Trump noted that Thursday is the anniversary of the signing of the U.S. Constitution in 1787. Yet, he said, nowadays “a radical movement is attempting to demolish this treasured and precious inheritance” via distortions of its history.
Instead, he said, the freedoms enshrined in the Constitution – and the system of government it created – “set in motion the unstoppable chain of events that abolished slavery, secured civil rights, defeated communism and fascism, and built the most fair, equal and prosperous nation in human history.”
Attendees at the first White House Conference on American History loudly applauded Trump’s speech, and the meeting appeared to be consist mainly of administration officials and supporters.
Princeton historian Kevin Kruse tweeted: “As near as I can tell, the White House Conference on American History panel was drawn up with no input from professional historical associations, filled mostly with non-historians & culture warriors, and kept so quiet it wasn’t even on the National Archives’ calendar of events.”
During his critique, Trump singled out The New York Times‘ “1619” journalism project and a teaching approach known as Critical Race Theory, both of which emphasize the treatment of people of color.
The “1619 Project” – named for the year in which enslaved people were first brought to North America – was designed “to reframe the country’s history by placing the consequences of slavery and the contributions of black Americans at the very center of our national narrative,” said The New York Times website.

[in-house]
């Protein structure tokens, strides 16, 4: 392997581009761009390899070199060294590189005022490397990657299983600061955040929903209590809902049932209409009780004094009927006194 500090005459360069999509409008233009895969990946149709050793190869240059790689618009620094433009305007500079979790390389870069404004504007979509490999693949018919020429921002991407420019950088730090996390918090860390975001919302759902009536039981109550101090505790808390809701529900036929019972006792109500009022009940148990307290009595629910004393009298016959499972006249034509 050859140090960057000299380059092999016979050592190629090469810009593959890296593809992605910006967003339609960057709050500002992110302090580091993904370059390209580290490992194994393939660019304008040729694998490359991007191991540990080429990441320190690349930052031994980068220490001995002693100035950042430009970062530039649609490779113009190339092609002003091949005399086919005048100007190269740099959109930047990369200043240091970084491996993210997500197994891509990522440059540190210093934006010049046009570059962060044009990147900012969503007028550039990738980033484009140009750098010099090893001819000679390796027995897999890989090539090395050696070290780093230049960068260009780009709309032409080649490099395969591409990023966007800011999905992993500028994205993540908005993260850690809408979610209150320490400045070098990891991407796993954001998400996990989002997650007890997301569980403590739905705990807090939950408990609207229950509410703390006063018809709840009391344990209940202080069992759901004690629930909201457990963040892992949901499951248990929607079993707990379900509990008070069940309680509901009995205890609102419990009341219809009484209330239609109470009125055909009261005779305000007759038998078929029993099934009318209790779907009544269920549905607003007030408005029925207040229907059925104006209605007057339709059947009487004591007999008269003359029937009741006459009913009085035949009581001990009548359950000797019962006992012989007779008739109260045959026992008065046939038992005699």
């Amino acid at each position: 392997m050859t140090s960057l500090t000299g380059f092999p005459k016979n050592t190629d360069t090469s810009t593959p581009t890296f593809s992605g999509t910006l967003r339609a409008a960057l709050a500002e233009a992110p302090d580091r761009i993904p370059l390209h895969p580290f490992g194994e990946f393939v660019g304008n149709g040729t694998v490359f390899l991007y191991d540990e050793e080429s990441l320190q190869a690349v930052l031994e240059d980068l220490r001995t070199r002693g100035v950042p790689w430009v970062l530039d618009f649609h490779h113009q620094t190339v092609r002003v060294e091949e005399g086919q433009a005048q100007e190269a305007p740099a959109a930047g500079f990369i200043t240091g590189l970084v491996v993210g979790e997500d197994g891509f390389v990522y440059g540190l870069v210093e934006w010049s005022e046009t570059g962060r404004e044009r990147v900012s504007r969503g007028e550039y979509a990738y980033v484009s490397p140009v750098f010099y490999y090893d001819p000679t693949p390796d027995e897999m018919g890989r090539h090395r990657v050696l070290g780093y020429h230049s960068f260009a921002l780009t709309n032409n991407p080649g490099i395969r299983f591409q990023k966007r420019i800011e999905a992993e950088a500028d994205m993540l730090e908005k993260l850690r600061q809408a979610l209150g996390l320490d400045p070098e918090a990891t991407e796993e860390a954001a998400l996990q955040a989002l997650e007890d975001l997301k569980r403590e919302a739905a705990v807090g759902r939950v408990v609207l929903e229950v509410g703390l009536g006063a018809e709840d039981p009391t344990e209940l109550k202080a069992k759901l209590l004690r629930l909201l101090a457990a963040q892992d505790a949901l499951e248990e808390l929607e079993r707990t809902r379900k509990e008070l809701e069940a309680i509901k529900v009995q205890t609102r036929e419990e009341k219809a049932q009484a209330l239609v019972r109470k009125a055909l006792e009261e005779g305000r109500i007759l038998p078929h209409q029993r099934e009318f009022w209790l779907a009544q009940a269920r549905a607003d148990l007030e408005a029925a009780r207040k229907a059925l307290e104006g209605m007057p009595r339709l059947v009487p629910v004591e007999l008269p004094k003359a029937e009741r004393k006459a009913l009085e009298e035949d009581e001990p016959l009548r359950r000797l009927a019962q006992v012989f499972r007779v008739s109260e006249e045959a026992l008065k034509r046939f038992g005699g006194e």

More: Enslaved Africans landed in Virginia in 1619. USA TODAY is committed to telling the story, past and present
More: How an accidental encounter brought slavery to the United States
The term “critical race theory” has many definitions. The Encyclopedia Britannica describes it as “the view that the law and legal institutions are inherently racist and that race itself, instead of being biologically grounded and natural, is a socially constructed concept that is used by white people to further their economic and political interests at the expense of people of color.”
Trump said he would respond by creating a “1776 Commission.” Named for the year in which the Declaration of Independence was signed, the commission will work to promote what Trump called “patriotic education.”
Critics mocked the idea of “patriotic education” as near totalitarian. Toomas Hendrik Ilves, the former president of Estonia, cited Russia president Vladimir Putin in tweeting: “Putin did the same years ago and now that’s what you get in Russia.”
Joanne B. Freeman, professor of History and American Studies at Yale University, said Trump wants a whitewash of the American past, but the nation’s true history involves “the bad as well as the good.”
“The study of history – the sincere, open, and serious study of history in all its complexity – is dangerous and misleading only if you have something to hide,” Freeman said. “And it’s impossible to understand ourselves as a nation, and to reckon with the roots and implications of our current moment, if we deny the uncomfortable parts of America’s past.”